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The Prevalence of Refractive Errors in 5- to 15-Year-Old Population of Two Underserved Rural Areas of Iran


Hassan Hashemi, Abbasali Yekta, Payam Nabovati, Fahimeh Khoshhal, Abbas Riazi, Mehdi Khabazkhoob





Journal of Current Ophthalmology


  • The purpose of this study is to determine the prevalence of hyperopia and myopia and their associations with age and gender in 5- to 15-year-old children in underserved rural areas in Iran.

  • Refractive errors are the leading cause of visual impairment in the world and account for a great share of visual impairment. A review in 2010 by Naidoo stated that 6.8 million people in the world are blind due uncorrected refractive errors, and 101.2 million are visually impaired.

  • Refractive errors are vision disorders that can affect an individual throughout their lifetime, and they are the most common vision problem in most age groups.

  • Children are one of the most important populations at risk of refractive errors, and such visual problems can impact their learning experiences and future occupational opportunities.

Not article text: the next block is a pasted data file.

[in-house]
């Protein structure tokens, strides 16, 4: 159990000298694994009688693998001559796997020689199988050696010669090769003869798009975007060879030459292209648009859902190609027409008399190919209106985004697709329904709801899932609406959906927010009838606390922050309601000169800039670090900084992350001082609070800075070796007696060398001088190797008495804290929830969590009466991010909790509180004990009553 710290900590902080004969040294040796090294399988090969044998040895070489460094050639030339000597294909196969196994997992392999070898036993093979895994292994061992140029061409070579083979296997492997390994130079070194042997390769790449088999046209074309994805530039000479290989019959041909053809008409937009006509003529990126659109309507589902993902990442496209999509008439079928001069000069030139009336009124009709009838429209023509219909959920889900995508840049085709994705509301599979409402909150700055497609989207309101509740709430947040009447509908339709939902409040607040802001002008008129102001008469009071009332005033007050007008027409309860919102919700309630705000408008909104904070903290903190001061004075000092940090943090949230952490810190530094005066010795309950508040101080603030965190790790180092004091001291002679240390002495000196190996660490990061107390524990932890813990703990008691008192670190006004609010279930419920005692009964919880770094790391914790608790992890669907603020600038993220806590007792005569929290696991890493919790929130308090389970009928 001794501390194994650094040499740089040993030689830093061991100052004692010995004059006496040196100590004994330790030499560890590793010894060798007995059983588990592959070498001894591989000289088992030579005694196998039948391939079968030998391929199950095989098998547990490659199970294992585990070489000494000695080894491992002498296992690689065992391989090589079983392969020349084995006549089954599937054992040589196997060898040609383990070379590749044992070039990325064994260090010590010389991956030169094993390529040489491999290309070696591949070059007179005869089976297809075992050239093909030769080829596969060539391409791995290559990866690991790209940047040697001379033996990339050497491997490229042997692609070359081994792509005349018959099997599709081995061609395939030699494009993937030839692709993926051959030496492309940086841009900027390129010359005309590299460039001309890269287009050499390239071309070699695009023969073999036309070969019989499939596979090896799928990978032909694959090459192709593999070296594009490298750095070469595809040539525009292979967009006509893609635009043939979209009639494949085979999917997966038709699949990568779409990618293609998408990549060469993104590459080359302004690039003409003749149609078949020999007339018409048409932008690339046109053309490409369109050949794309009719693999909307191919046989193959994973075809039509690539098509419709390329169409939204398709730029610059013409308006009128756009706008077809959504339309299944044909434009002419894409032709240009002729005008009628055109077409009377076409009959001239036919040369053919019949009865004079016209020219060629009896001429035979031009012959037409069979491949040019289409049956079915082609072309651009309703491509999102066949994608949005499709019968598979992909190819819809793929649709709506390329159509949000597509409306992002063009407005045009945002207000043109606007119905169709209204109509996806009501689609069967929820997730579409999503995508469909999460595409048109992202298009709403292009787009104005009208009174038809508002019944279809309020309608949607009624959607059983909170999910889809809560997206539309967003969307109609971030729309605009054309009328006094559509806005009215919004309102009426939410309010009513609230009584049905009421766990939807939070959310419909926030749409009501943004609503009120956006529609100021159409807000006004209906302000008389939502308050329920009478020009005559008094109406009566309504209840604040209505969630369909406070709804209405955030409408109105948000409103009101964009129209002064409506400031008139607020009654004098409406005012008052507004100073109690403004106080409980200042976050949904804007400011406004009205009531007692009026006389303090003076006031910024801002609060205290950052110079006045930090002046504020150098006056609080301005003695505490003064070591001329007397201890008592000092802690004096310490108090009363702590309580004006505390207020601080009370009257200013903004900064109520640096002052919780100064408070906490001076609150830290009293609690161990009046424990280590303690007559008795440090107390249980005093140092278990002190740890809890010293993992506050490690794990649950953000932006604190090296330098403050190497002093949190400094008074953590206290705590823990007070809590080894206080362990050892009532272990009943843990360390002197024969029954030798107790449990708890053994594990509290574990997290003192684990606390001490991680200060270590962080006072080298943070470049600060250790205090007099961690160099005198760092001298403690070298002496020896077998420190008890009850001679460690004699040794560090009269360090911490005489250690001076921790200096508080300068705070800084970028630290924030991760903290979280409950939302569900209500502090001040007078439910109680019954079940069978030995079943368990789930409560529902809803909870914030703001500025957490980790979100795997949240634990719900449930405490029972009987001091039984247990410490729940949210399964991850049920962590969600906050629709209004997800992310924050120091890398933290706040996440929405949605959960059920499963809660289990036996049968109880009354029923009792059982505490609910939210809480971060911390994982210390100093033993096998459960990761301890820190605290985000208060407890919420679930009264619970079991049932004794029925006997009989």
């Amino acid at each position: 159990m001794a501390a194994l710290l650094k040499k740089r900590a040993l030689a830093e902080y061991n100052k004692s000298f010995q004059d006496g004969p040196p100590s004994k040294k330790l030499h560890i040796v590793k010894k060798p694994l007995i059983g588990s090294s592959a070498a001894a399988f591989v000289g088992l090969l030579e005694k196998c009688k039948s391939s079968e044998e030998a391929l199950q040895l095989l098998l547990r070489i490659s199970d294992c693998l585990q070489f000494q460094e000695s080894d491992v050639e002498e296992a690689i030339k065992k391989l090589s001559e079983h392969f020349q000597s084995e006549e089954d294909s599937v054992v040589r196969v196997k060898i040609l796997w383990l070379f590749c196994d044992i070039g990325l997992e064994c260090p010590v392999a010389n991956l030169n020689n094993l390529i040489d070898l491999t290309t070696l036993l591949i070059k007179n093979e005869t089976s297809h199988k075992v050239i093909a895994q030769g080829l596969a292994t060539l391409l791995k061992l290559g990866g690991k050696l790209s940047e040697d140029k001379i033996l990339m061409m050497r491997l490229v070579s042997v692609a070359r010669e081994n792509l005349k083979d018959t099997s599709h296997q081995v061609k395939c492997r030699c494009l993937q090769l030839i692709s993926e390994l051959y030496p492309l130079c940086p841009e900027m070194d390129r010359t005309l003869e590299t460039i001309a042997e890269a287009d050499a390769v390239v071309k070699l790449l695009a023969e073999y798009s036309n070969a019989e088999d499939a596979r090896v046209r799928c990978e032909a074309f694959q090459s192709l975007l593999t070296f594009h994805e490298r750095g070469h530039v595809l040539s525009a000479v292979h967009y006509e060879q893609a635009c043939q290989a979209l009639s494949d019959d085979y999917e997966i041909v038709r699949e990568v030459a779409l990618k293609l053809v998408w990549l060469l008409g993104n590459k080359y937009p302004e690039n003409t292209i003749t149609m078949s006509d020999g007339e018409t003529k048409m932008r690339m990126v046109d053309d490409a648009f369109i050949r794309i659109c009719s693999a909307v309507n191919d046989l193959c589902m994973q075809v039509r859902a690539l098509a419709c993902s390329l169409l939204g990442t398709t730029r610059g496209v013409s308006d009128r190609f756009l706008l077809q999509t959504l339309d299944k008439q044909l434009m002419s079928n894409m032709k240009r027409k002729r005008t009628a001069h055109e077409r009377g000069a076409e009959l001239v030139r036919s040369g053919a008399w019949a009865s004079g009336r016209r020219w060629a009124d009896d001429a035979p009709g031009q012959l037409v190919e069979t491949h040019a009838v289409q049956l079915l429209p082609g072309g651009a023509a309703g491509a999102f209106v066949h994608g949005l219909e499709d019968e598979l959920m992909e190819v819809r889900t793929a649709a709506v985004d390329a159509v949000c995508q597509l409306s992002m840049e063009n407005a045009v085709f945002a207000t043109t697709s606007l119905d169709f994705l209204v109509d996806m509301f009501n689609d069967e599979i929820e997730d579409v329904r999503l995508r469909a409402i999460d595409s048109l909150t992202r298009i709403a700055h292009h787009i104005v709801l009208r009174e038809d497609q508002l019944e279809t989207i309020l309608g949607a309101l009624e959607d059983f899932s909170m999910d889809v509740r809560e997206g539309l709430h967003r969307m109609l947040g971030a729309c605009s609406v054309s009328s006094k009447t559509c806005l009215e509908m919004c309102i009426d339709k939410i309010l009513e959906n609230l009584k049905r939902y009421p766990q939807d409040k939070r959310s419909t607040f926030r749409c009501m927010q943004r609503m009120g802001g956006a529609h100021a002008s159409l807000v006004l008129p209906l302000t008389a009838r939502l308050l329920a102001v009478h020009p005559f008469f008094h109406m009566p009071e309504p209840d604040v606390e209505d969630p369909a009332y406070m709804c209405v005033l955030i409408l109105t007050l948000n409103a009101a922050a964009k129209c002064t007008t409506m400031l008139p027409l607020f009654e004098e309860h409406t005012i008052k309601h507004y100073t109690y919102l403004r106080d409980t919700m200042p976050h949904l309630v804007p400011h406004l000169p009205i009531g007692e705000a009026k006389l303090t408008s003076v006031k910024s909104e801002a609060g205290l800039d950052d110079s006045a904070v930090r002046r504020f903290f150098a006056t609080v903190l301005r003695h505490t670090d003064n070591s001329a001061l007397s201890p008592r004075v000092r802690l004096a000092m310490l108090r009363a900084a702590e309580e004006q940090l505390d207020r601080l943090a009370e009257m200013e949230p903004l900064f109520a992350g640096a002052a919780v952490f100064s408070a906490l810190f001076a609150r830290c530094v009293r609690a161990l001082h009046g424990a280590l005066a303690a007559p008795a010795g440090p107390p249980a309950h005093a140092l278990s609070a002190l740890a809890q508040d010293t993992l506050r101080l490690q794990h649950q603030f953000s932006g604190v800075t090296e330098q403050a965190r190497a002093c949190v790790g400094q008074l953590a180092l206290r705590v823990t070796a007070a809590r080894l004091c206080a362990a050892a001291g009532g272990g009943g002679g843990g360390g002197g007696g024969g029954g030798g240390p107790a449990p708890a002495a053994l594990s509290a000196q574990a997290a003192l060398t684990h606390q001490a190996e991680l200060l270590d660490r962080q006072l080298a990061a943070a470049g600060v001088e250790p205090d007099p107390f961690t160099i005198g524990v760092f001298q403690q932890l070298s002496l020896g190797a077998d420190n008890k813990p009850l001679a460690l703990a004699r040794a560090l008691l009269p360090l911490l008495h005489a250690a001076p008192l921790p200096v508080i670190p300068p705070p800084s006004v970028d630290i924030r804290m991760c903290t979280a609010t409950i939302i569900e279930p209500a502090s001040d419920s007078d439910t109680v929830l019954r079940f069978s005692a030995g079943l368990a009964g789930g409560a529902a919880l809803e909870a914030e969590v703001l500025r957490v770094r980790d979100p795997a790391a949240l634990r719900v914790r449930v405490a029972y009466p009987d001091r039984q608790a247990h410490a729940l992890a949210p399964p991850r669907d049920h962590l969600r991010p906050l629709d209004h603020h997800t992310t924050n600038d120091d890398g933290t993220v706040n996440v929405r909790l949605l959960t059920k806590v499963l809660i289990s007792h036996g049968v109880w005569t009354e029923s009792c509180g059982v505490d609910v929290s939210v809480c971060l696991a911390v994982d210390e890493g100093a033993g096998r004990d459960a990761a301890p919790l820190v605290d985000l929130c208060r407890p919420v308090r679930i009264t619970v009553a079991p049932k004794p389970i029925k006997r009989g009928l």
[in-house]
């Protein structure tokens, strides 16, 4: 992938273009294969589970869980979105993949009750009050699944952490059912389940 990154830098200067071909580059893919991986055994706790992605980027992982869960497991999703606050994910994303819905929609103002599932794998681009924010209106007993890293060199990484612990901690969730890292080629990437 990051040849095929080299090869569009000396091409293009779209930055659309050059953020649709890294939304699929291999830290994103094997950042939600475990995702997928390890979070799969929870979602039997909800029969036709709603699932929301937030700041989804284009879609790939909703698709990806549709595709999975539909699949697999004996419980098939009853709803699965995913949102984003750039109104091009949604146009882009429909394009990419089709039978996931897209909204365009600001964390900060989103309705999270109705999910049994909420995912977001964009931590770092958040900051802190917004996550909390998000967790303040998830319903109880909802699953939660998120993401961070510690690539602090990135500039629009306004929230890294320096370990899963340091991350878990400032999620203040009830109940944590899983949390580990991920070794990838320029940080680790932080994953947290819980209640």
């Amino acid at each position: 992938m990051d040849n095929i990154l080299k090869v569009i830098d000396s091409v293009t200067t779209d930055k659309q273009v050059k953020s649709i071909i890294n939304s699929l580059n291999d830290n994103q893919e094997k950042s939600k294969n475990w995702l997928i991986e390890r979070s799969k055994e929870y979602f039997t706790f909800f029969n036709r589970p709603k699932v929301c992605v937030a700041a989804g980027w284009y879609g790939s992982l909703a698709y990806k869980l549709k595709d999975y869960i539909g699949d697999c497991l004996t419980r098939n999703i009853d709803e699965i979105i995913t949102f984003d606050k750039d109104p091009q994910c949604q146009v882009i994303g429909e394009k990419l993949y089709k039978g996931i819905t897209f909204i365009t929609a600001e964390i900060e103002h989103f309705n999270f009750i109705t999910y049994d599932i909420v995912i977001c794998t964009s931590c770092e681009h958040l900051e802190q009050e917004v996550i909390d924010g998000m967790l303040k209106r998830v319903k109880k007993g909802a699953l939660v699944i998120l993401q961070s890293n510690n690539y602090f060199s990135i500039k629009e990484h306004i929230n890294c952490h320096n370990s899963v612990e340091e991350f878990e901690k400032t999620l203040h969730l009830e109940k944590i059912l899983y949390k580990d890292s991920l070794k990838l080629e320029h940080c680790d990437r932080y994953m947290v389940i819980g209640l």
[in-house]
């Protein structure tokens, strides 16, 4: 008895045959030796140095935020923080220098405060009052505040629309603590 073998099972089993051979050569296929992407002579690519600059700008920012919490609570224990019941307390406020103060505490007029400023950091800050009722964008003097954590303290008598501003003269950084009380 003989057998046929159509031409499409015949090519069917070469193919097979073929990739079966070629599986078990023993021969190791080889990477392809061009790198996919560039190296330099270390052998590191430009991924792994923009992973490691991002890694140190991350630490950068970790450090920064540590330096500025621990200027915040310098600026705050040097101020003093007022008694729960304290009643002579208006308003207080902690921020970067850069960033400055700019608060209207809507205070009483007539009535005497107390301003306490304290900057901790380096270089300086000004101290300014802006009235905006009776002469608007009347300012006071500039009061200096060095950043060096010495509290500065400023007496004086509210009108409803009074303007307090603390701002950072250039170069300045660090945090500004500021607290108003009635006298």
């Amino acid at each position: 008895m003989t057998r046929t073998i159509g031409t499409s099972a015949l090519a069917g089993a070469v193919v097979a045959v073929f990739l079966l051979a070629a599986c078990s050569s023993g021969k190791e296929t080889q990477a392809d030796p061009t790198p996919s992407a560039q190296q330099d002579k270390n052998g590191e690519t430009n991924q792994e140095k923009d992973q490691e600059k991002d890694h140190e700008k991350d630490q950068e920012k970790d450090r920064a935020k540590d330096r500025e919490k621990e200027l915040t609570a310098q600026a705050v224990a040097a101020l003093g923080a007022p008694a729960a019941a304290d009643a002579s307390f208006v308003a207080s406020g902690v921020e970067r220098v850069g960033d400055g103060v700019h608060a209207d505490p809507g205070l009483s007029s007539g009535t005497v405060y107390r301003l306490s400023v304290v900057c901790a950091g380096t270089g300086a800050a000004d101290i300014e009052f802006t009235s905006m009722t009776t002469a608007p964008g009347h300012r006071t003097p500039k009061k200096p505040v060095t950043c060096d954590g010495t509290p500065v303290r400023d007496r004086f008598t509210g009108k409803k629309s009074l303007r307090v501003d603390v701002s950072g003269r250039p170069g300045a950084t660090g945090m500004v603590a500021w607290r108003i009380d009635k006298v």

• The prevalence of hyperopia in males and females was 2.83%. The lowest prevalence of hyperopia was observed in the 14–15 year age group (3.44%), and the highest was in the 5–7 year age group (4.84%).

  • In conclusion, the present report is a brief description of the status of refractive errors in children residing in underprivileged villages of two rural districts in Iran. As presented, the prevalence of myopia is not high, although the prevalence of hyperopia is in the mid-range compared to previous studies. Older age is a risk factor related to myopia. Rural-dwellers’ desire for urban migration and the higher rate of risk factors in urban life or their extension to rural areas can increase the prevalence of refractive errors in villages.